Gleanings from the web and the world, condensed for convenience, illustrated for enlightenment, arranged for impact...

The challenge now: To make every day Earth Day.


  • TODAY’S STUDY: The Most Energy Efficient Cities Right Now
  • QUICK NEWS, May 23: How To Tell Kids About Climate Change; California Takes A New Look At Wind; Mercedes Benz Goes Solar – With Batteries

  • TODAY’S STUDY: Solar For Everybody Else
  • QUICK NEWS, May 22: The Plan To Beat Climate Change; Ready For The Offshore Wind Boom; Solar Research Faces Trump Cuts

  • Weekend Video: Forget The Planet, Save The Pizza
  • Weekend Video: Wind Power Shines Its Light
  • Weekend Video: Storing Solar As A Liquid

  • FRIDAY WORLD HEADLINE-The Inner Circle Of Climate Action
  • FRIDAY WORLD HEADLINE-Europe Building Wind For A Continent
  • FRIDAY WORLD HEADLINE-Global Solar Is A Better And Better Buy
  • FRIDAY WORLD HEADLINE-Big Wind A Go-Go Near Home of Beatles’ Beat


  • TTTA Thursday-Methane From Alaskan Tundra Accelerating Climate Changes
  • TTTA Thursday-U.S. Voters Back Paris Climate Deal 5 to 1
  • TTTA Thursday-The Tesla Solar Roof Value Calculation
  • TTTA Thursday-Senator Slams Tilted DOE Grid Study

  • ORIGINAL REPORTING: How To Plan For New Energy
  • ORIGINAL REPORTING: What New Wires Could Do
  • ORIGINAL REPORTING: The Questions To Answer To Get New Energy Right
  • --------------------------


    Anne B. Butterfield of Daily Camera and Huffington Post, f is an occasional contributor to NewEnergyNews


    Some of Anne's contributions:

  • Another Tipping Point: US Coal Supply Decline So Real Even West Virginia Concurs (REPORT), November 26, 2013
  • SOLAR FOR ME BUT NOT FOR THEE ~ Xcel's Push to Undermine Rooftop Solar, September 20, 2013
  • NEW BILLS AND NEW BIRDS in Colorado's recent session, May 20, 2013
  • Lies, damned lies and politicians (October 8, 2012)
  • Colorado's Elegant Solution to Fracking (April 23, 2012)
  • Shale Gas: From Geologic Bubble to Economic Bubble (March 15, 2012)
  • Taken for granted no more (February 5, 2012)
  • The Republican clown car circus (January 6, 2012)
  • Twenty-Somethings of Colorado With Skin in the Game (November 22, 2011)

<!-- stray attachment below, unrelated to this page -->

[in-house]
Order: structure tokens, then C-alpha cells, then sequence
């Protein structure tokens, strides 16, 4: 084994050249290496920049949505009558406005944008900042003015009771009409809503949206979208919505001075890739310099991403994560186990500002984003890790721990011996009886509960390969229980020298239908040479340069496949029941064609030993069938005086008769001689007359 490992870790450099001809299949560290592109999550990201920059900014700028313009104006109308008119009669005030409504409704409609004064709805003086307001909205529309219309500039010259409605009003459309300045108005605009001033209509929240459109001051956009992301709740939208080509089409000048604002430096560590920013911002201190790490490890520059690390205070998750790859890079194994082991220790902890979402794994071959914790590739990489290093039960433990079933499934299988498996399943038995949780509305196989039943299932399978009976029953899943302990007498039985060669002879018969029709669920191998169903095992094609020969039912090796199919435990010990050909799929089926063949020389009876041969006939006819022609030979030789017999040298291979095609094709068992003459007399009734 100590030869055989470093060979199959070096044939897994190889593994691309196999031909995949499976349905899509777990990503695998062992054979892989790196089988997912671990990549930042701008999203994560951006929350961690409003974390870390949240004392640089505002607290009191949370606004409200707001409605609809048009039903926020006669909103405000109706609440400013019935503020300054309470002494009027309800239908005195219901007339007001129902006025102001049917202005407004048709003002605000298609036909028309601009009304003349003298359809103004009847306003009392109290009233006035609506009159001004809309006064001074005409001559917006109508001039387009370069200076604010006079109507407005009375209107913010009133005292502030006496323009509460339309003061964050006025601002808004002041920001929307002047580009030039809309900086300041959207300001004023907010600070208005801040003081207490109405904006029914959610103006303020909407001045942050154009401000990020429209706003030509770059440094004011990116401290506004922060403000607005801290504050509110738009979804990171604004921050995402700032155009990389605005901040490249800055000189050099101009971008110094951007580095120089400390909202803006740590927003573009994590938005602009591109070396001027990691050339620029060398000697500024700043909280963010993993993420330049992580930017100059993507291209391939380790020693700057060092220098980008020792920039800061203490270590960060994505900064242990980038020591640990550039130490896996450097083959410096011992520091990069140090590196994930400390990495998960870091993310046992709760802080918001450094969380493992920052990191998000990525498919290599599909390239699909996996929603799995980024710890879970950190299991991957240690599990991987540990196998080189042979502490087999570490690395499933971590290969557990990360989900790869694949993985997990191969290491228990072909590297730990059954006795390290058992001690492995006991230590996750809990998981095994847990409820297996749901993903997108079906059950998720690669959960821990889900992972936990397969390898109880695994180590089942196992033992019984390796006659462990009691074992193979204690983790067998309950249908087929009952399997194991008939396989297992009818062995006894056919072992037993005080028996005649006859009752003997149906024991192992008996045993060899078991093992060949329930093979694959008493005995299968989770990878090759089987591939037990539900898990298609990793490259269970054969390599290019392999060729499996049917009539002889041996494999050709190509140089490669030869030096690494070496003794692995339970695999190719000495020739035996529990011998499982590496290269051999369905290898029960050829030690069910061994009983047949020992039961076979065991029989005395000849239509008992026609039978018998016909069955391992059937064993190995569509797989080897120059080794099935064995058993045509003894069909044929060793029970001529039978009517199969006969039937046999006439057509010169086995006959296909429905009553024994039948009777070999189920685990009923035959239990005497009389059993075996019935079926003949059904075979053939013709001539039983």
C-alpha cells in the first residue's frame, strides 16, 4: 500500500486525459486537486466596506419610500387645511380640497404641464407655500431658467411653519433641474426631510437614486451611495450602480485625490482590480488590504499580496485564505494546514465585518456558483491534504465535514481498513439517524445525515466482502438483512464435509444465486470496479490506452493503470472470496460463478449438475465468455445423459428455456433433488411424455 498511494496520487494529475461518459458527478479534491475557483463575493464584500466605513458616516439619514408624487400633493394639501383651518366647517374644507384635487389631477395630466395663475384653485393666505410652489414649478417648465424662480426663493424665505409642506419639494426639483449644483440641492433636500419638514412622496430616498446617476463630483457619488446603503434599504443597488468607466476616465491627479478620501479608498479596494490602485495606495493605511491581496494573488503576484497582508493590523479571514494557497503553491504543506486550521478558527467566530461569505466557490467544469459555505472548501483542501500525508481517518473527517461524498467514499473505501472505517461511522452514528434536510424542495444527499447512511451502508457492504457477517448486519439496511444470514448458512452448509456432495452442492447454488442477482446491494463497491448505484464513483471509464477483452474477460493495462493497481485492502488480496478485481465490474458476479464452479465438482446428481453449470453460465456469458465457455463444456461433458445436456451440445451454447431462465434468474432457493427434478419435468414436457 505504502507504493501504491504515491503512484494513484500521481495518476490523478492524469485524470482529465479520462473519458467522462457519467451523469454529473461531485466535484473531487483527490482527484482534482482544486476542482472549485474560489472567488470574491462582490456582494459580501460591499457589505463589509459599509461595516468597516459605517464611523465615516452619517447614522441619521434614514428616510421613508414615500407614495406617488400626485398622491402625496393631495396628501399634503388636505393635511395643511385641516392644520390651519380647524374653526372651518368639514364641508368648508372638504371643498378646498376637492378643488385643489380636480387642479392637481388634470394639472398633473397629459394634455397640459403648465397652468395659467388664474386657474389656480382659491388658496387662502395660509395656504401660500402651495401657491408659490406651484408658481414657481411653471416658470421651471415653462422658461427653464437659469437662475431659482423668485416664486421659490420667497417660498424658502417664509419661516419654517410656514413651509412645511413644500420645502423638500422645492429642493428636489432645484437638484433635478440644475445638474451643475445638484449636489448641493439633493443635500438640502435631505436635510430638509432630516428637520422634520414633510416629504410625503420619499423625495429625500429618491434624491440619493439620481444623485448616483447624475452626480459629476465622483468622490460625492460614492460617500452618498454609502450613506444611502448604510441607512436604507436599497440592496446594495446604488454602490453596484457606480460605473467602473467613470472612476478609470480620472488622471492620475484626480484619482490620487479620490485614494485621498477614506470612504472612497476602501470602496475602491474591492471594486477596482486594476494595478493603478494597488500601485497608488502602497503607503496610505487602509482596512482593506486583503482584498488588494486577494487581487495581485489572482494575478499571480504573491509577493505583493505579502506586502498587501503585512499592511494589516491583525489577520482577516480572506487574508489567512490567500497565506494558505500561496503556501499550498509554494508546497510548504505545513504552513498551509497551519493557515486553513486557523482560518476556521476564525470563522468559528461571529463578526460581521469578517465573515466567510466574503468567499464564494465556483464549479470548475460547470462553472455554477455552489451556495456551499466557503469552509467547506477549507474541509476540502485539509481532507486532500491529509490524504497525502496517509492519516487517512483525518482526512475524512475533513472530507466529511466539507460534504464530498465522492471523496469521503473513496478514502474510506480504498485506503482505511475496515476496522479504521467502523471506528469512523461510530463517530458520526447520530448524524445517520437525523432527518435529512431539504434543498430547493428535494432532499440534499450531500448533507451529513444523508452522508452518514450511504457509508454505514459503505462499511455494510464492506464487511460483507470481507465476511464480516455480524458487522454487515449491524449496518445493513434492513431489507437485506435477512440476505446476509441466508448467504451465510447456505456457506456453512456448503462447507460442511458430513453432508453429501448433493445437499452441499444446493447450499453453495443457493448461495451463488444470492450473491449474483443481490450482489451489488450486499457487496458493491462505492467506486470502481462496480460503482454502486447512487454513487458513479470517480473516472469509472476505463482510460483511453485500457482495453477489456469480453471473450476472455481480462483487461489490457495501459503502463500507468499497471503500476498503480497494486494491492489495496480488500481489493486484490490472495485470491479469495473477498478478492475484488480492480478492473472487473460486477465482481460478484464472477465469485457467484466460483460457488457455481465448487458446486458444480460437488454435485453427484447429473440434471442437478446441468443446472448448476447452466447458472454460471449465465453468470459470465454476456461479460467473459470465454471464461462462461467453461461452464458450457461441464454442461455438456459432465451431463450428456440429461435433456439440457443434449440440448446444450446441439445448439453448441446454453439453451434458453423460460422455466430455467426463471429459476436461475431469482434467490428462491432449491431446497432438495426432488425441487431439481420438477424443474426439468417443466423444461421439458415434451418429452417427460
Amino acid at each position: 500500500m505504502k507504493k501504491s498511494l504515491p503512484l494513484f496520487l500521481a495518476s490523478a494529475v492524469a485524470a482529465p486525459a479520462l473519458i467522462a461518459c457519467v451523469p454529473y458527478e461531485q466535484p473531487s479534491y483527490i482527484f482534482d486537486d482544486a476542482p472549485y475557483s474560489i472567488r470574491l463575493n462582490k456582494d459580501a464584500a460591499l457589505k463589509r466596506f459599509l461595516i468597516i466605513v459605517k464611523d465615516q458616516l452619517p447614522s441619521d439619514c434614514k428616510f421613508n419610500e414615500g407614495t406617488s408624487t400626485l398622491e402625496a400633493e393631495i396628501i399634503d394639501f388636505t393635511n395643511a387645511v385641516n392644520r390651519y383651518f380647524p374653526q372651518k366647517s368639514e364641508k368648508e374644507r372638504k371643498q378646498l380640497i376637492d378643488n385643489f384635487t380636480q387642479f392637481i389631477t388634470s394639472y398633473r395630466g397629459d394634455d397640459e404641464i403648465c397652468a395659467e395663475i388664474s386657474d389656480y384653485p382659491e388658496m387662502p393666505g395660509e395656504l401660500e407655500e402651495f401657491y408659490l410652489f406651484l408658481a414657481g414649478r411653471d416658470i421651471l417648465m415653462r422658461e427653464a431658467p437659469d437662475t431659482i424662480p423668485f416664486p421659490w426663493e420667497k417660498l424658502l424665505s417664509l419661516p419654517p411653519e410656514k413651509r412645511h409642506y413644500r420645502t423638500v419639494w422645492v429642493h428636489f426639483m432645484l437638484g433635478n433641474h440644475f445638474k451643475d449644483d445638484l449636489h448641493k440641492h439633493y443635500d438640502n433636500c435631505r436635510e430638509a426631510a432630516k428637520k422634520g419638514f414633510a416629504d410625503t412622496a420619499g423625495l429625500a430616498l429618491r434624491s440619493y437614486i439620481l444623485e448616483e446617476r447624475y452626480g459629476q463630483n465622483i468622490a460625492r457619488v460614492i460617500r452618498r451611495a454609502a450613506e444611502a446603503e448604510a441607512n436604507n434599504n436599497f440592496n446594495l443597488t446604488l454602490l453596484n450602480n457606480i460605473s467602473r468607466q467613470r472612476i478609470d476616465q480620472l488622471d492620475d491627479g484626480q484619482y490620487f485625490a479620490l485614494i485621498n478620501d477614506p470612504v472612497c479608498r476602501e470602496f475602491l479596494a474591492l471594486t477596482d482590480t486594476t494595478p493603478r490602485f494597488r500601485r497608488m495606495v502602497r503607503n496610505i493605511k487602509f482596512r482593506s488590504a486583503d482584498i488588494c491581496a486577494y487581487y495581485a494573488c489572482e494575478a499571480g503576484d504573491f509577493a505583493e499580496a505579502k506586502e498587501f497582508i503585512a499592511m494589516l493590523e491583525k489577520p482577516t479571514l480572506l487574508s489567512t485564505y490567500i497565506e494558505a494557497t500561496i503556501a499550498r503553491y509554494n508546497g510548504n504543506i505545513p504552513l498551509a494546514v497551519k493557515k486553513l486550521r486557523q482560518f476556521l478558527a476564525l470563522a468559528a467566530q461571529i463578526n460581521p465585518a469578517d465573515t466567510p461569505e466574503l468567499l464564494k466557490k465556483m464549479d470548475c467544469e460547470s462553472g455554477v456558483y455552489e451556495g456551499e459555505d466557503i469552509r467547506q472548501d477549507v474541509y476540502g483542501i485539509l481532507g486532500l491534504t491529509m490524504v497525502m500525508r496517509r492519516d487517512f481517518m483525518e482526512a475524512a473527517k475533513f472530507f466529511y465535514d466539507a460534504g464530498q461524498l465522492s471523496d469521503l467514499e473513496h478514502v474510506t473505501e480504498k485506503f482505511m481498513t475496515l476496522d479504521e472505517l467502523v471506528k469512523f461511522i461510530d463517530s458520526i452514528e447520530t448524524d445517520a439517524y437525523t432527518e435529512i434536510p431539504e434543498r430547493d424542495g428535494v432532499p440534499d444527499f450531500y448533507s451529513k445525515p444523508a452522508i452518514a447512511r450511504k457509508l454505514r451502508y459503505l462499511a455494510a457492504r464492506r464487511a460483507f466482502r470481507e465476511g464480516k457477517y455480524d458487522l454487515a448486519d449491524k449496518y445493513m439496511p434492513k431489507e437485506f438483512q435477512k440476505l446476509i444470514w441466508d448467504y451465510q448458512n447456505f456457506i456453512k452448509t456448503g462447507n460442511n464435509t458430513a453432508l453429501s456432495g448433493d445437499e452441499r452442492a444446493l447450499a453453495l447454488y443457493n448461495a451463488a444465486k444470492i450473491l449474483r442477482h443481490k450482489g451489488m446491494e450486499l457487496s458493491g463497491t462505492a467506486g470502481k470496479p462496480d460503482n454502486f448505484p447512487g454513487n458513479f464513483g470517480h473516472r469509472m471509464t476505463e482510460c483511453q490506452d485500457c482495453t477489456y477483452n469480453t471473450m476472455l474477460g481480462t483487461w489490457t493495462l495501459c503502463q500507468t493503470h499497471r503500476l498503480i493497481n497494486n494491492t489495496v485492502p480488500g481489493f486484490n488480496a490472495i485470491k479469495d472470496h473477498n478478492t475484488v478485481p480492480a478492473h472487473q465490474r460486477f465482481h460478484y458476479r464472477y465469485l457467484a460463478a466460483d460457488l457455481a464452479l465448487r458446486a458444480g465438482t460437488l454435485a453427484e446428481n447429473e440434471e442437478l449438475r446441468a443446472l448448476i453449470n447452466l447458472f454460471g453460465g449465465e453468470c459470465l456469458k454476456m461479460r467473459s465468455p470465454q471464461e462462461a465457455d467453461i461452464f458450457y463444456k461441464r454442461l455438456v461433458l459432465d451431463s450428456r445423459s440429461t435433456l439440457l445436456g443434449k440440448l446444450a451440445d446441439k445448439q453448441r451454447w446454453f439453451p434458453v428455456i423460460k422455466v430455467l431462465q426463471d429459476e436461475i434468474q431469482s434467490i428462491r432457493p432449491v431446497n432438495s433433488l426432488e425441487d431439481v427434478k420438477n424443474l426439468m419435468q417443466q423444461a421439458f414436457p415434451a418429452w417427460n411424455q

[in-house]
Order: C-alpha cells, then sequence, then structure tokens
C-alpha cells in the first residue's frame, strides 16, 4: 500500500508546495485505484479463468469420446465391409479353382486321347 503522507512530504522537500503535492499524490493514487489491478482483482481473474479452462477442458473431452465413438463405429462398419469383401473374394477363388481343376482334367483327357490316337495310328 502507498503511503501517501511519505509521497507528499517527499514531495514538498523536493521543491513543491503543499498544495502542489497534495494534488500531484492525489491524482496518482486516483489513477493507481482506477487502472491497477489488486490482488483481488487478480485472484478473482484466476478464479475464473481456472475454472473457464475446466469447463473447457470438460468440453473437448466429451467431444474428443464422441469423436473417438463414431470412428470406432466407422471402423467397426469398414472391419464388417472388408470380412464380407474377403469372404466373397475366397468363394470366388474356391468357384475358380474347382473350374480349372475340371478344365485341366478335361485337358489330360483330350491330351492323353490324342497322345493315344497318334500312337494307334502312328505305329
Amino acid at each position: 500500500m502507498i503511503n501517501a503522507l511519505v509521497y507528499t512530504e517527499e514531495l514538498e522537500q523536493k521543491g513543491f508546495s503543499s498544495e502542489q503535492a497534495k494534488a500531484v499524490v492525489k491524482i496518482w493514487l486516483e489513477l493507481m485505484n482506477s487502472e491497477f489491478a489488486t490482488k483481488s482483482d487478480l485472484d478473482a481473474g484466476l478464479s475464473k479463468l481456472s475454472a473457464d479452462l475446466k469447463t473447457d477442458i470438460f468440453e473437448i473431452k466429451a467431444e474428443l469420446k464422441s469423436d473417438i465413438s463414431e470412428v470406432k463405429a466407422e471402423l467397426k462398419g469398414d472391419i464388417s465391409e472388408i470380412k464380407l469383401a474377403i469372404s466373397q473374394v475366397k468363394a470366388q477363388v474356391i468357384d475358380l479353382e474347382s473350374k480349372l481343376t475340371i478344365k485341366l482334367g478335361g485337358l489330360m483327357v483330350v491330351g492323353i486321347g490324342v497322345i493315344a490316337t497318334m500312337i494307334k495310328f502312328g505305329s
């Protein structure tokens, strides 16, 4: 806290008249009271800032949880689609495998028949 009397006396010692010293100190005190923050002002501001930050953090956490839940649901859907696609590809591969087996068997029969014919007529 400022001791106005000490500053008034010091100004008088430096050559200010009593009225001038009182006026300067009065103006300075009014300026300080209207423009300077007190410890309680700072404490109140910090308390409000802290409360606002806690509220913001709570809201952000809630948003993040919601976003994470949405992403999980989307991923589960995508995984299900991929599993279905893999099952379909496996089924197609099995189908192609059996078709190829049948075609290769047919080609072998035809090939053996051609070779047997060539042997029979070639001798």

• Occupy, Xcel, and the Mother of All Cliffs (October 31, 2011)
  • Boulder Can Own Its Power With Distributed Generation (June 7, 2011)
  • The Plunging Cost of Renewables and Boulder's Energy Future (April 19, 2011)
  • Paddling Down the River Denial (January 12, 2011)
  • The Fox (News) That Jumped the Shark (December 16, 2010)
  • Click here for an archive of Butterfield columns


    Some details about NewEnergyNews and the man behind the curtain: Herman K. Trabish, Agua Dulce, CA., Doctor with my hands, Writer with my head, Student of New Energy and Human Experience with my heart




      A tip of the NewEnergyNews cap to Phillip Garcia for crucial assistance in the design implementation of this site. Thanks, Phillip.


    Pay a visit to the HARRY BOYKOFF page at Basketball Reference, sponsored by NewEnergyNews and Oil In Their Blood.

  • ---------------
  • TODAY AT NewEnergyNews, May 24:

  • ORIGINAL REPORTING: Solar Surging, States Responding
  • ORIGINAL REPORTING: The Big Solar-Residential Solar Face Off
  • ORIGINAL REPORTING: The Hard Road To A New Solar Paradigm In Montana

    Wednesday, February 06, 2008


    Historians may very well point to this three-bank pact as a minor historic document. "The Carbon Principles" officially recognize the need for power companies to consider the cost of emissions.

    Mark Brownstein, Environmental Defense: "The days of conventional coal are over…"

    If this is an historic document, some environmentalists might say it is more like 1774's